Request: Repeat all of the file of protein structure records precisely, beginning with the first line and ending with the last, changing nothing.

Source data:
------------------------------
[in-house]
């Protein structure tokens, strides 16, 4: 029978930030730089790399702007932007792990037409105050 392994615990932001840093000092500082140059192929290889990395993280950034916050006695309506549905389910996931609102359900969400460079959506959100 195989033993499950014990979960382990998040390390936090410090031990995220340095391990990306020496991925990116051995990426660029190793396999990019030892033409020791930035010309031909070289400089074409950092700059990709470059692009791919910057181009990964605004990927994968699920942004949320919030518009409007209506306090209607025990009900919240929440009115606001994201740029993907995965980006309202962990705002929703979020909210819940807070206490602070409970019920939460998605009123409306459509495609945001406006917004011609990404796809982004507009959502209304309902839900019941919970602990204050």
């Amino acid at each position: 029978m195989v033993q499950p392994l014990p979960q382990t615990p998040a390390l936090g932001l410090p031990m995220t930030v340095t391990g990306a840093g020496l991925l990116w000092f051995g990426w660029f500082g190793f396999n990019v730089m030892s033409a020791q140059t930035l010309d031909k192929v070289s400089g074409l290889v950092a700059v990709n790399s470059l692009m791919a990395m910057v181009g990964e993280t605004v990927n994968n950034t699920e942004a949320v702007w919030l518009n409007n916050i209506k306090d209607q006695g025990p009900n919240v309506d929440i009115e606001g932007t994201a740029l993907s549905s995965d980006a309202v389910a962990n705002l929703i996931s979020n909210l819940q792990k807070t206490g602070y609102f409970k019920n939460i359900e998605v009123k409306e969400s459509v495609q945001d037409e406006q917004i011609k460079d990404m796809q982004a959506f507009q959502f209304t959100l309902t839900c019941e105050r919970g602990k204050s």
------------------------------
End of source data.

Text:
[in-house]
């Protein structure tokens, strides 16, 4: 029978930030730089790399702007932007792990037409105050 392994615990932001840093000092500082140059192929290889990395993280950034916050006695309506549905389910996931609102359900969400460079959506959100 195989033993499950014990979960382990998040390390936090410090031990995220340095391990990306020496991925990116051995990426660029190793396999990019030892033409020791930035010309031909070289400089074409950092700059990709470059692009791919910057181009990964605004990927994968699920942004949320919030518009409007209506306090209607025990009900919240929440009115606001994201740029993907995965980006309202962990705002929703979020909210819940807070206490602070409970019920939460998605009123409306459509495609945001406006917004011609990404796809982004507009959502209304309902839900019941919970602990204050």
């Amino acid at each position: 029978m195989v033993q499950p392994l014990p979960q382990t615990p998040a390390l936090g932001l410090p031990m995220t930030v340095t391990g990306a840093g020496l991925l990116w000092f051995g990426w660029f500082g190793f396999n990019v730089m030892s033409a020791q140059t930035l010309d031909k192929v070289s400089g074409l290889v950092a700059v990709n790399s470059l692009m791919a990395m910057v181009g990964e993280t605004v990927n994968n950034t699920e942004a949320v702007w919030l518009n409007n916050i209506k306090d209607q006695g025990p009900n919240v309506d929440i009115e606001g932007t994201a740029l993907s549905s995965d980006a309202v389910a962990n705002l929703i996931s979020n909210l819940q792990k807070t206490g602070y609102f409970k019920n939460i359900e998605v009123k409306e969400s459509v495609q945001d037409e406006q917004i011609k460079d990404m796809q982004a959506f507009q959502f209304t959100l309902t839900c019941e105050r919970g602990k204050s």